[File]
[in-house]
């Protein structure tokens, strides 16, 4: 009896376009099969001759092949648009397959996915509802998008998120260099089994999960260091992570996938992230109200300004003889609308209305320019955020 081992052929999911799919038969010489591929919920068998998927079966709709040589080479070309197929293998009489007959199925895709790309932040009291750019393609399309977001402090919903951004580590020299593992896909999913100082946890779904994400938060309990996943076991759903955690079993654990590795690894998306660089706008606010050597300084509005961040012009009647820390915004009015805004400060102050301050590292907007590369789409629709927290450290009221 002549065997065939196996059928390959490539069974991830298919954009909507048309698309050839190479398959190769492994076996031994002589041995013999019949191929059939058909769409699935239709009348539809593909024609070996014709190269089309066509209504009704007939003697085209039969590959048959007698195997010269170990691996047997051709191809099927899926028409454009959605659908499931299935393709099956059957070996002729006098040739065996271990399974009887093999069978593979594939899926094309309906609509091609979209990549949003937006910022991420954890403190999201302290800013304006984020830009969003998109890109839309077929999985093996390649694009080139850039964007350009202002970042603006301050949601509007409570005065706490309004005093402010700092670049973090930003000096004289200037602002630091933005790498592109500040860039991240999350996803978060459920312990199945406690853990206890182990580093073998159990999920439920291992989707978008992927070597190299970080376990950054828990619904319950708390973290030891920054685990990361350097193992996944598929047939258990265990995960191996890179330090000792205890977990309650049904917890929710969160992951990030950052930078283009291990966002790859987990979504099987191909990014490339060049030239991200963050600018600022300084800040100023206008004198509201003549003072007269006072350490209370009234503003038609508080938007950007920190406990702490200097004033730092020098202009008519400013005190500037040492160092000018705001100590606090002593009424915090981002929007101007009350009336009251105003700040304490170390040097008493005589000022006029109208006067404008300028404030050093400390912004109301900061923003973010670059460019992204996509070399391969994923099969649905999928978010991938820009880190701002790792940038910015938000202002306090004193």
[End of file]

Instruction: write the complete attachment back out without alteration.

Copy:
[in-house]
């Protein structure tokens, strides 16, 4: 009896376009099969001759092949648009397959996915509802998008998120260099089994999960260091992570996938992230109200300004003889609308209305320019955020 081992052929999911799919038969010489591929919920068998998927079966709709040589080479070309197929293998009489007959199925895709790309932040009291750019393609399309977001402090919903951004580590020299593992896909999913100082946890779904994400938060309990996943076991759903955690079993654990590795690894998306660089706008606010050597300084509005961040012009009647820390915004009015805004400060102050301050590292907007590369789409629709927290450290009221 002549065997065939196996059928390959490539069974991830298919954009909507048309698309050839190479398959190769492994076996031994002589041995013999019949191929059939058909769409699935239709009348539809593909024609070996014709190269089309066509209504009704007939003697085209039969590959048959007698195997010269170990691996047997051709191809099927899926028409454009959605659908499931299935393709099956059957070996002729006098040739065996271990399974009887093999069978593979594939899926094309309906609509091609979209990549949003937006910022991420954890403190999201302290800013304006984020830009969003998109890109839309077929999985093996390649694009080139850039964007350009202002970042603006301050949601509007409570005065706490309004005093402010700092670049973090930003000096004289200037602002630091933005790498592109500040860039991240999350996803978060459920312990199945406690853990206890182990580093073998159990999920439920291992989707978008992927070597190299970080376990950054828990619904319950708390973290030891920054685990990361350097193992996944598929047939258990265990995960191996890179330090000792205890977990309650049904917890929710969160992951990030950052930078283009291990966002790859987990979504099987191909990014490339060049030239991200963050600018600022300084800040100023206008004198509201003549003072007269006072350490209370009234503003038609508080938007950007920190406990702490200097004033730092020098202009008519400013005190500037040492160092000018705001100590606090002593009424915090981002929007101007009350009336009251105003700040304490170390040097008493005589000022006029109208006067404008300028404030050093400390912004109301900061923003973010670059460019992204996509070399391969994923099969649905999928978010991938820009880190701002790792940038910015938000202002306090004193």